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Monaco 2012

May 30, 2012

Monaco 2012

Just heading home from the south of France after another topsy turvy week in F1’s up and down current format.
Monaco’s a special place, a place so far removed from most people’s understanding of normality, that the Grand Prix event becomes a novelty and voyeuristic spectacle that’s hard to take your eyes off for a minute.
As I said in an earlier blog post, this GP isn’t really about the racing itself, it’s about everything else going on around it. It’s an opportunity for the super rich to flex their financial muscles, teams and sponsors to dream up the most extravagant ways of entertaining guests and for anyone taking part in a race around these streets to feel a little bit taller and smugger should they be lucky and skilful enough to get a result.
When I arrived a week and a half ago, the weather forecast was gloomy. Rain, thunder and lightening dominated the whole event, but in the end it never really came. It threatened to play its part in the weekend and spice up what’s often a fairly dull race, and ironically, although in the most part the sun was shining, it was the weather which did play a big role in ensuring the processional motorcade we saw on Sunday.
As the race began most of the front running drivers were planning a standard two stop strategy with the gamblers, in particular Vettel, opting for a one stopper. Having sat out Q3 also enabled him to start the race on prime tyres, the opposite of everyone else.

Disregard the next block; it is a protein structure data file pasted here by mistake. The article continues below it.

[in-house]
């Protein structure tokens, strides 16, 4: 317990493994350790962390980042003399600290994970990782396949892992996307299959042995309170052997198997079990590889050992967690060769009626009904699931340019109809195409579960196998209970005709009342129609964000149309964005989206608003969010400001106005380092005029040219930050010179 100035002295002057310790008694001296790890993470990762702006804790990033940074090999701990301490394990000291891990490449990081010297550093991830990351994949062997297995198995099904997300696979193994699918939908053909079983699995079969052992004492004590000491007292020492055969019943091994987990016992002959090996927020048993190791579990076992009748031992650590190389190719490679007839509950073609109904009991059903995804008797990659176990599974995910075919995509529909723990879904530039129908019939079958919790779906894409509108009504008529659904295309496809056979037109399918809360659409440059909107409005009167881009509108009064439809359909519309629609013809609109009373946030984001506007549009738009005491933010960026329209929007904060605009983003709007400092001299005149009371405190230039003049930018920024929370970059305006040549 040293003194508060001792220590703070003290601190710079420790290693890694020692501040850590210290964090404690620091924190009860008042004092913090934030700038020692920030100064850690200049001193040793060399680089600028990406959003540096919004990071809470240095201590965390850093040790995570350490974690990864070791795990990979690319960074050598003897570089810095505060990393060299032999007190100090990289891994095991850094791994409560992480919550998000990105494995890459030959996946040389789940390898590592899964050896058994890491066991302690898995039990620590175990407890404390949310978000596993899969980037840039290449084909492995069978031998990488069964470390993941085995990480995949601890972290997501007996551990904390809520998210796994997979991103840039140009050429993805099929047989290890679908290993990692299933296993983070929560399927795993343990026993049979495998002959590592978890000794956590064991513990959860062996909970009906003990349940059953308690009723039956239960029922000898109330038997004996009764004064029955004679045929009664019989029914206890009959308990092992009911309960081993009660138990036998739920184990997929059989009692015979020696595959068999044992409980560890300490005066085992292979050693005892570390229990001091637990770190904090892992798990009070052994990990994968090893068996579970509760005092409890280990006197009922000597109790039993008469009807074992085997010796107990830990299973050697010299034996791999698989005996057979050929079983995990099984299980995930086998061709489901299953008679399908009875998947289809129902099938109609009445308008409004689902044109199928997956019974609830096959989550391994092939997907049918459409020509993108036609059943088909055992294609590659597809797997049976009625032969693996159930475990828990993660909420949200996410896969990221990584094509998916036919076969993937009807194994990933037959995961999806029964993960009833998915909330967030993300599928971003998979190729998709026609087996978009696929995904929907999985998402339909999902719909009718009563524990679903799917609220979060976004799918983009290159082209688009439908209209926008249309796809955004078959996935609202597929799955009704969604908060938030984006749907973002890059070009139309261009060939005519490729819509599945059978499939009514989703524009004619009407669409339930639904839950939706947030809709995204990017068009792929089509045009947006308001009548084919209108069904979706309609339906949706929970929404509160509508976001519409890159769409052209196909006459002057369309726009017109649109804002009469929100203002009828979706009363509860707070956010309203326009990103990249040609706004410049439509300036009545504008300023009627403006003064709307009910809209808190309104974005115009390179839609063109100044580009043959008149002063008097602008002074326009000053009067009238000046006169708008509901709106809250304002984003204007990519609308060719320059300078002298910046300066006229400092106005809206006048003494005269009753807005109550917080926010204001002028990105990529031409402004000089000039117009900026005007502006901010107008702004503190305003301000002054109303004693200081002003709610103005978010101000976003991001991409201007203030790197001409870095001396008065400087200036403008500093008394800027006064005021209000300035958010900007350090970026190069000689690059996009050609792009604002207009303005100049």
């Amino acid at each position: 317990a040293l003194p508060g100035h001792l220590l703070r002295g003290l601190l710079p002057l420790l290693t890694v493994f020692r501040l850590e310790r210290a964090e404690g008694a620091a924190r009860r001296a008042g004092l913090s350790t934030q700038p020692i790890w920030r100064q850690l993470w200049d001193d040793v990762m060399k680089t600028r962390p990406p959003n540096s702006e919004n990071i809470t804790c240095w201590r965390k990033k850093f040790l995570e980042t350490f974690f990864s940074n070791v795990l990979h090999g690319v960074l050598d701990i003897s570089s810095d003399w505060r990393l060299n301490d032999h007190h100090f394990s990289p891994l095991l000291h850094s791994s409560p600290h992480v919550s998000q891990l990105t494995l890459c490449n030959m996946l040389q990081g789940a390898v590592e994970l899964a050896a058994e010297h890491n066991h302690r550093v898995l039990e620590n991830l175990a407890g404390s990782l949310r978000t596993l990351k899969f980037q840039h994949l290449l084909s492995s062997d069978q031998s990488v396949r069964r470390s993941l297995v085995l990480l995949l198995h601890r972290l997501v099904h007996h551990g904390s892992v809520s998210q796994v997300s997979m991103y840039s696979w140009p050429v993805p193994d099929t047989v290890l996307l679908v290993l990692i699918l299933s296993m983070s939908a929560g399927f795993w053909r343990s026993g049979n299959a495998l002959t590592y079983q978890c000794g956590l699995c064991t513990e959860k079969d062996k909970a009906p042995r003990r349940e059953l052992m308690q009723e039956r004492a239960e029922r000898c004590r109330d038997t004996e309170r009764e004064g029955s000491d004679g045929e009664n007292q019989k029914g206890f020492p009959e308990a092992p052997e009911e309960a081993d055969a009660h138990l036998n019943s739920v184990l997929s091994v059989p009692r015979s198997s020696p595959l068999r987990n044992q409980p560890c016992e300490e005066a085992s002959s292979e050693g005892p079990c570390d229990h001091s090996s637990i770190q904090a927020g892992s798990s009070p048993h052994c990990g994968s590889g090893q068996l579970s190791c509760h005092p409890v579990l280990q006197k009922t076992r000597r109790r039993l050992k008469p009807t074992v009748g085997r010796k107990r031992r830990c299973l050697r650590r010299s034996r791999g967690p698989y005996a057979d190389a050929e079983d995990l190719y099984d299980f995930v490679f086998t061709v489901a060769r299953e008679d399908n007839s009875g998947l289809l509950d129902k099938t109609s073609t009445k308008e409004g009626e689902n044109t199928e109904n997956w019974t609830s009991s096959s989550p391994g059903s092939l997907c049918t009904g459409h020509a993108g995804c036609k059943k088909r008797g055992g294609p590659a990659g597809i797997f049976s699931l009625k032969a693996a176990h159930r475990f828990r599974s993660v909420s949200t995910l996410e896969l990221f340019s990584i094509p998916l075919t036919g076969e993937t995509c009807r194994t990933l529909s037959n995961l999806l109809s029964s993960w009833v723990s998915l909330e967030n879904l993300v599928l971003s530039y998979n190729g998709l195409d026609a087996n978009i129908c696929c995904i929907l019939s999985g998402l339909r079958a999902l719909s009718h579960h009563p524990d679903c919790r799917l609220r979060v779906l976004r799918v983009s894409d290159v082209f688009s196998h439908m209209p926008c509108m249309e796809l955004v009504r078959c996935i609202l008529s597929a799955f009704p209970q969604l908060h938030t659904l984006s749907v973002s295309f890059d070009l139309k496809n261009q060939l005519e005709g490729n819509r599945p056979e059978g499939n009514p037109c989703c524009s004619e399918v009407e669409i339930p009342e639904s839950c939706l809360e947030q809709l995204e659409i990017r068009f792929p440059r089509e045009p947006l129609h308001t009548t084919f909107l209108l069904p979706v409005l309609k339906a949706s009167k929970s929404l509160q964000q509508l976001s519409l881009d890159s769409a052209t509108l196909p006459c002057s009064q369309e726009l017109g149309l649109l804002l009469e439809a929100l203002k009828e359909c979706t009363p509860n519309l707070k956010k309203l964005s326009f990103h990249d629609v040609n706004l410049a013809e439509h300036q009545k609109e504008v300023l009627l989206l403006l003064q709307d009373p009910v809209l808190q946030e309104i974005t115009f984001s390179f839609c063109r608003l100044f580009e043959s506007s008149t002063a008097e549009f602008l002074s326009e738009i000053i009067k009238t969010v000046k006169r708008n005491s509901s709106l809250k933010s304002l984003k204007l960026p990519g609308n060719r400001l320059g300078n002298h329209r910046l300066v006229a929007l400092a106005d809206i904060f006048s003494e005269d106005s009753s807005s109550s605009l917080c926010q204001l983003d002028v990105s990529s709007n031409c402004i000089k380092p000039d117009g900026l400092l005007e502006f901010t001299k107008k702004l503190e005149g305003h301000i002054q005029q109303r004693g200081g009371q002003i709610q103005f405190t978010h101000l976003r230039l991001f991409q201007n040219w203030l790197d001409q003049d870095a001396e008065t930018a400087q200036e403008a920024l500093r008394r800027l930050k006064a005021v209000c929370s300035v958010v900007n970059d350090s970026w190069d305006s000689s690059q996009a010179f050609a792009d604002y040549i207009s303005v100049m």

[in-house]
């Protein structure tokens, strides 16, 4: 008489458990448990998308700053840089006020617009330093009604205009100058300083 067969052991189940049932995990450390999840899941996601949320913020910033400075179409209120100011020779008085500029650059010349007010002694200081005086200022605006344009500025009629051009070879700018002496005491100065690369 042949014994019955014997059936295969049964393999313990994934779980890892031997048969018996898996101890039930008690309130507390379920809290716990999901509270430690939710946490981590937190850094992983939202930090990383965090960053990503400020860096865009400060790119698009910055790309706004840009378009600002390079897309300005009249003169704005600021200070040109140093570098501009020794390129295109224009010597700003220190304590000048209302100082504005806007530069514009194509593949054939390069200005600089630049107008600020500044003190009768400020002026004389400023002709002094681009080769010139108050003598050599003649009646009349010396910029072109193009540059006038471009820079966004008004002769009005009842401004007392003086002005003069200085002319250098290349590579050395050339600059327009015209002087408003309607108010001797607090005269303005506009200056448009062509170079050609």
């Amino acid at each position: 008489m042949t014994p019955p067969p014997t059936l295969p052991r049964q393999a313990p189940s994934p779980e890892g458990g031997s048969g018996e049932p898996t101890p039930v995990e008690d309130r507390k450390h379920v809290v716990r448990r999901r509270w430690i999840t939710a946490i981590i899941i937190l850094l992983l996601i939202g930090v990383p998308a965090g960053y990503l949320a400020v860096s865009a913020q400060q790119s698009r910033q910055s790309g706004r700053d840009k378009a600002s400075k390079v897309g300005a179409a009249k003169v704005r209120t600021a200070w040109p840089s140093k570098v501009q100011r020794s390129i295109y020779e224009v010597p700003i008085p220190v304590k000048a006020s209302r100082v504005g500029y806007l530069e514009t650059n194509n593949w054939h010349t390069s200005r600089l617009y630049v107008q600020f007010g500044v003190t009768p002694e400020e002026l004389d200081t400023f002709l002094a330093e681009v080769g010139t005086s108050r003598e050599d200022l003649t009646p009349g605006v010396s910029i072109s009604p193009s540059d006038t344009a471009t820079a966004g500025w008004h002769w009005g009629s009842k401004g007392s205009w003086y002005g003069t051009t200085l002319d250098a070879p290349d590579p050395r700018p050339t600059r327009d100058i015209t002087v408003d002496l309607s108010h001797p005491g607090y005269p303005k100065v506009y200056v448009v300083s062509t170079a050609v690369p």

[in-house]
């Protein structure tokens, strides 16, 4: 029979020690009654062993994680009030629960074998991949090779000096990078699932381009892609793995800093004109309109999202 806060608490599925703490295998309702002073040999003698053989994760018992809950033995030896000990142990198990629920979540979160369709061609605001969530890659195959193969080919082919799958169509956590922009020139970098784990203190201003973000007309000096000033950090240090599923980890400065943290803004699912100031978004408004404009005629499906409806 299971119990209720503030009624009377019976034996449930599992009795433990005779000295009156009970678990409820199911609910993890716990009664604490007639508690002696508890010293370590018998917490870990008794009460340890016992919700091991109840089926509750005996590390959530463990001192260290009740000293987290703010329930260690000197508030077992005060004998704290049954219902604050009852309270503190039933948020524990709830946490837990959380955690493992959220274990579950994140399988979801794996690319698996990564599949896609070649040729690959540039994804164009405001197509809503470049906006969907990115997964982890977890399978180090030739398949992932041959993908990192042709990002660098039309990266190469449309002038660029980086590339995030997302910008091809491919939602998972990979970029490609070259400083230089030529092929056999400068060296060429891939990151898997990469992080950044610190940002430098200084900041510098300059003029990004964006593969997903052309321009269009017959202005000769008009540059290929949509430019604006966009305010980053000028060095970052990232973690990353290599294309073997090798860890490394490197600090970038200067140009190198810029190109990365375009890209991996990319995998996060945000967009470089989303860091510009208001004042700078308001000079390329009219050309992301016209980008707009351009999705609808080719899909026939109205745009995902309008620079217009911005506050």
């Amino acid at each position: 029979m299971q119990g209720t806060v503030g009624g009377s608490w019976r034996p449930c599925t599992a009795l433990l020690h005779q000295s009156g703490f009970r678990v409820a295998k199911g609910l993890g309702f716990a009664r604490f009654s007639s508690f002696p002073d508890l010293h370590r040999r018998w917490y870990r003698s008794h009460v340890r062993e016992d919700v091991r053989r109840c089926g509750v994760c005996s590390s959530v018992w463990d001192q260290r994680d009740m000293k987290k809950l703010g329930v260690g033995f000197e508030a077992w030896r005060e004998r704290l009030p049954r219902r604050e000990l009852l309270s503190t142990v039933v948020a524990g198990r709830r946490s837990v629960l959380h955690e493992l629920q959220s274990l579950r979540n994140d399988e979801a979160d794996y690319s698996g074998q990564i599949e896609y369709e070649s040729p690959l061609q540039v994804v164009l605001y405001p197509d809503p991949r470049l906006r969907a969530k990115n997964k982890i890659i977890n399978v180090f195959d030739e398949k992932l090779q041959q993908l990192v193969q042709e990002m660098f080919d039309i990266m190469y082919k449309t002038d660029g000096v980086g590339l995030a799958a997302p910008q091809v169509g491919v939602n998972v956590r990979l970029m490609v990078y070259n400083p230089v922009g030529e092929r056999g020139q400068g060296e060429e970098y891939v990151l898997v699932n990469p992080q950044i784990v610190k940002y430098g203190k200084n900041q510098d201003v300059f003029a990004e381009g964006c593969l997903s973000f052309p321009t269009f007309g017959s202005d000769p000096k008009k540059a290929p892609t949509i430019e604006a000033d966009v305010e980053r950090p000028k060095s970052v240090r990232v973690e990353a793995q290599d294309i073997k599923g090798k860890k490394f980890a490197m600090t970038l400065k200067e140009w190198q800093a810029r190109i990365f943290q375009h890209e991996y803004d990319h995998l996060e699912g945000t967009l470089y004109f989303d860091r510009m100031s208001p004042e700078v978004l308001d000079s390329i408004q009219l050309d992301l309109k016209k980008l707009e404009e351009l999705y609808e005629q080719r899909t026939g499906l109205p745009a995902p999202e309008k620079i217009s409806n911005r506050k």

Shortly after the lights went out, Meteor France predicted ‘significant’ rain around lap 28, forcing everyone to run as long as possible on their dry options.
With Vettel lapping unexpectedly quickly on very used primes after a long first stint and Webber, Rosberg and Co having to run much longer than than initially planned due to the rain that never arrived, the leading pack were forced into a single stop strategy, effectively matching Vettel’s and ending his hopes of a clever victory.
Instead of seeing two different race plans play out in the closing stages, the constant threat of rain, despite the fact that it didn’t arrive until 10 minutes after the chequered flag, rescued the race for Webber, but dictated single stops for all and a pretty tedious queue of cars trundling round to the finish.

On the plus side, the fact that the sun was out meant that the glitz and glamour of Monte Carlo could continue uninterrupted. It’s just not quite the same sipping your champaign inside as it is on the open deck of a yacht in the main harbour.
I was fortunate enough to enjoy some pretty spectacular hospitality this week and I have to say I loved it. The ridiculousness of it all is what makes this event so incredible and I don’t begrudge anyone who has the money to be mooring up in the harbour for the week at prices I’d probably be happy to sell my house for. If I was in that position, I’d do it too.
In a town where no one takes a second glance at a red Ferrari, it took chromed Porsches, crystal encrusted Rolls Royces and boats with their own infinity pools to turn heads this week, and I, as ever, feel very lucky to have been able to pop in and be part of it all.

Marc Priestley


From → Formula One

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